The meet brought midshipmen and alumni fencers, representing classes ranging from 1960 to 2013, together for competitive matches that tested each other’s wits and skills.
Among the honored guests was Admiral Harry Harris, Jr., commander, U.S. Pacific Command, 1978 USNA graduate, and varsity saber fencer from 1976-1978.
“It's special to watch the future leaders of our Navy carrying on the proud legacy of fencing at the Academy," said Harris. "Fencing instilled in me a sense of focused aggression, not just individually, but as part of a team, something that has been valuable to me throughout my career."
The annual event has taken place for the better part of the past 40 years.
“The alumni meet dates back to the 1970s, perhaps the late 1960s,” said Capt. Emil Petruncio, head coach and officer rep of Navy Fencing. “There was a hiatus after the varsity fencing program was terminated in 1993, but fencing re-emerged as an organized activity in 1999, and it was just a few years later - 2001 or 2002 - that the alumni meet was reinstituted.”
This year’s meet welcomed three USNA Athletic Hall of Fame fencers. Among them, Frank Hewitt (USNA ’67) explained fencing as a way to not only stay healthy, but build teamwork skills.
“Team sports like this help midshipmen when they go into the fleet. They can also carry this over to the civilian world when they are done,” said Hewitt. “I compete in national fencing competition even at the age of 70.”
The meet provided a valuable opportunity for midshipmen to gather knowledge from alumni.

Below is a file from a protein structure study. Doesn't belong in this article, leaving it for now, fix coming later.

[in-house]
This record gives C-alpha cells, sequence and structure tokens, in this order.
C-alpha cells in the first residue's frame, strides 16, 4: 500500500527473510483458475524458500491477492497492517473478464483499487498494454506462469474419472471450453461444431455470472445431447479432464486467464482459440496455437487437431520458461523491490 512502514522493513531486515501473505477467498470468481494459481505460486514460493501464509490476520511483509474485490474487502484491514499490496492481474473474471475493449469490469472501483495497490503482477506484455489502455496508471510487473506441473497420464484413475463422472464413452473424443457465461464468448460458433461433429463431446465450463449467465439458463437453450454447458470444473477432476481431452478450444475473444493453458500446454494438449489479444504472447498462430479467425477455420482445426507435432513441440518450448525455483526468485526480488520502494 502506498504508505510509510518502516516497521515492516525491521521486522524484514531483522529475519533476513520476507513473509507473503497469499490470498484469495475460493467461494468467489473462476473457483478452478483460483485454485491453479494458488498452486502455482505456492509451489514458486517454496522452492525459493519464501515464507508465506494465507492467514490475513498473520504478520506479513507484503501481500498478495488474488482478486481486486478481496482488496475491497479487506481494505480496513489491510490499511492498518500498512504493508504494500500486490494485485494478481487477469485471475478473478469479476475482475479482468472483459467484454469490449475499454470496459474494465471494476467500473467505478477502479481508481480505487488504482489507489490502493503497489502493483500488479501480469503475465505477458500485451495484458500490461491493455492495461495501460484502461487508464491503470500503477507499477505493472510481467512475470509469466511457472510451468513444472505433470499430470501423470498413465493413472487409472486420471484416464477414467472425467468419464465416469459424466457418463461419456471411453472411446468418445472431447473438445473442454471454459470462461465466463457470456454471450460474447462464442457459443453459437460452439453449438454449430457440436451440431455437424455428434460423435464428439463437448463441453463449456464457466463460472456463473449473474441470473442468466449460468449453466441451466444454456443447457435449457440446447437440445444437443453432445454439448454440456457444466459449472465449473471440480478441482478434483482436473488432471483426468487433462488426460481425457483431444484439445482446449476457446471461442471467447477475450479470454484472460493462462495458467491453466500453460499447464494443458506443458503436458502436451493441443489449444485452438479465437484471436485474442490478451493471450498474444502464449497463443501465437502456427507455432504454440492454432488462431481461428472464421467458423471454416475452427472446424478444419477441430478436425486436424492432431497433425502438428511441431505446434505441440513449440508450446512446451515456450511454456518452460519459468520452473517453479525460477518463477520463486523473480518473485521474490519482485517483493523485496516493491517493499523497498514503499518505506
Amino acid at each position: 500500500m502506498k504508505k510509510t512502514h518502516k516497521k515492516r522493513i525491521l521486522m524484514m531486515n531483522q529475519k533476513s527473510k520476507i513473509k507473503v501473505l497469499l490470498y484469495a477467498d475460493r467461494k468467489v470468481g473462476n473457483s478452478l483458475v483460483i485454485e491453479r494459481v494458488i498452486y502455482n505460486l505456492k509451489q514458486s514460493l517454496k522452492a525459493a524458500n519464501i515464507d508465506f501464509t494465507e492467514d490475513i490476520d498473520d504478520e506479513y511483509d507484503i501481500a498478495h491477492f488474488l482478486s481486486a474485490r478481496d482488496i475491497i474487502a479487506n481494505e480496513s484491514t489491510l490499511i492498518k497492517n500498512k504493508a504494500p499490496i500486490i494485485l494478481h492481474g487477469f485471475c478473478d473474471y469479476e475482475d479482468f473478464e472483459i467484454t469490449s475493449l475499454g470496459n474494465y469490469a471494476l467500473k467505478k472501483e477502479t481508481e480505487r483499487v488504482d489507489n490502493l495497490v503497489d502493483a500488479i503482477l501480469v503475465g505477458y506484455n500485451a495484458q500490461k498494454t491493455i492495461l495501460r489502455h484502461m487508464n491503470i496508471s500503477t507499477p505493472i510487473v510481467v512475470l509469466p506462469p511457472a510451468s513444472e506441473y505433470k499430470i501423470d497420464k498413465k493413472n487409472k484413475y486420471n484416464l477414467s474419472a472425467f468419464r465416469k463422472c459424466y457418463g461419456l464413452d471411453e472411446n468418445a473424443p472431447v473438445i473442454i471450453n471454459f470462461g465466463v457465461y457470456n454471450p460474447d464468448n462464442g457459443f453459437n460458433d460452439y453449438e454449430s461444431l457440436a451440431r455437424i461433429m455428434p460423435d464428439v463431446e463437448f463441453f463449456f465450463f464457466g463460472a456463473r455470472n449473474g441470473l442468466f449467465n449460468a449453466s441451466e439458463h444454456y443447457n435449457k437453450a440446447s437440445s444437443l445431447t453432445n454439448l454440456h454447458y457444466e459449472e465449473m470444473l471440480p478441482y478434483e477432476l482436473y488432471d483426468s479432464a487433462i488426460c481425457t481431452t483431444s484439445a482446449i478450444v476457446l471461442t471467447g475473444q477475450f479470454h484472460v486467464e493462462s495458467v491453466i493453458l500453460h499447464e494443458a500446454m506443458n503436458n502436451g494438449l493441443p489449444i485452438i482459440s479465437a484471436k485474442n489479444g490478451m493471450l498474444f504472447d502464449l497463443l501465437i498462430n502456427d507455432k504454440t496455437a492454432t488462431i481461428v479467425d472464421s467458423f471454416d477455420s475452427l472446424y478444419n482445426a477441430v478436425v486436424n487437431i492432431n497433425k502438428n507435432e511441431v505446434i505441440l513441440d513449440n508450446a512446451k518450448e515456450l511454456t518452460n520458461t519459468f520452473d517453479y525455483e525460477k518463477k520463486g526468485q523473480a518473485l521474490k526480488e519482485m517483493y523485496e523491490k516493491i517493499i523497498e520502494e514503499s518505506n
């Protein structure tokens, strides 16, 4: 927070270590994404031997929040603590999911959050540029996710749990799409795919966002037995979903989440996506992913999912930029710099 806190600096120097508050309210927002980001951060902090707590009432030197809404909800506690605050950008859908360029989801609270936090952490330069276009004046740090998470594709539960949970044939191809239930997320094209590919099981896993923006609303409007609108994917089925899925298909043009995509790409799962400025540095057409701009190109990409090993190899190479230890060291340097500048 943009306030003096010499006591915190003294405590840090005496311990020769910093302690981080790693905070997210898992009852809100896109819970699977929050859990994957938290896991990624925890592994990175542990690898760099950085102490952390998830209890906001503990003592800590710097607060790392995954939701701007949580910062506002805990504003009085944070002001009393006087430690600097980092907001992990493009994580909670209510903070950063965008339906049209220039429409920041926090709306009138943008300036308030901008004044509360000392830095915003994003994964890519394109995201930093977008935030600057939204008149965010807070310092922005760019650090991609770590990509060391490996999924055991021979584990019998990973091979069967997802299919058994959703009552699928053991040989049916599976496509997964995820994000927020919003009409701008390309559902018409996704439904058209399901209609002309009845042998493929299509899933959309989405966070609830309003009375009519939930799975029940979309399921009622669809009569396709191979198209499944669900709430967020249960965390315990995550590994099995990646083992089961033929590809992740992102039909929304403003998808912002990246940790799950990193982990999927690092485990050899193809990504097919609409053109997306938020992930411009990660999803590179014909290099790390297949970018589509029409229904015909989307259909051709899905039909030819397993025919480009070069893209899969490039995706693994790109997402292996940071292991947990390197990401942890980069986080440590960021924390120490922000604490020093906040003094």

“It is exciting because we get to fence some of the greatest names that have come from this school, and it is a chance for the alumni to come back and relive that legacy that they started for us,” said Midshipman 1st Class Naomi Ngalle, Navy Fencing Team club president. “This is really a privilege to have them come here and compete with us and at the same time teach us and help us grow as Navy fencers.”
“I'm proud of the leadership of our club officers and weapon squad captains, and of the energy and dedication of each the fencers who come out to practice each afternoon,” said Petruncio. “I'm also happy that Midshipmen still have the opportunity to learn, practice, and refine fencing techniques and tactics, and develop their judgment and confidence on the fencing strip. Honorable conduct and quick decision making in the heat of battle is what our program is all about.”
For information about Navy Fencing, visit http://www.usna.edu/FencingClub/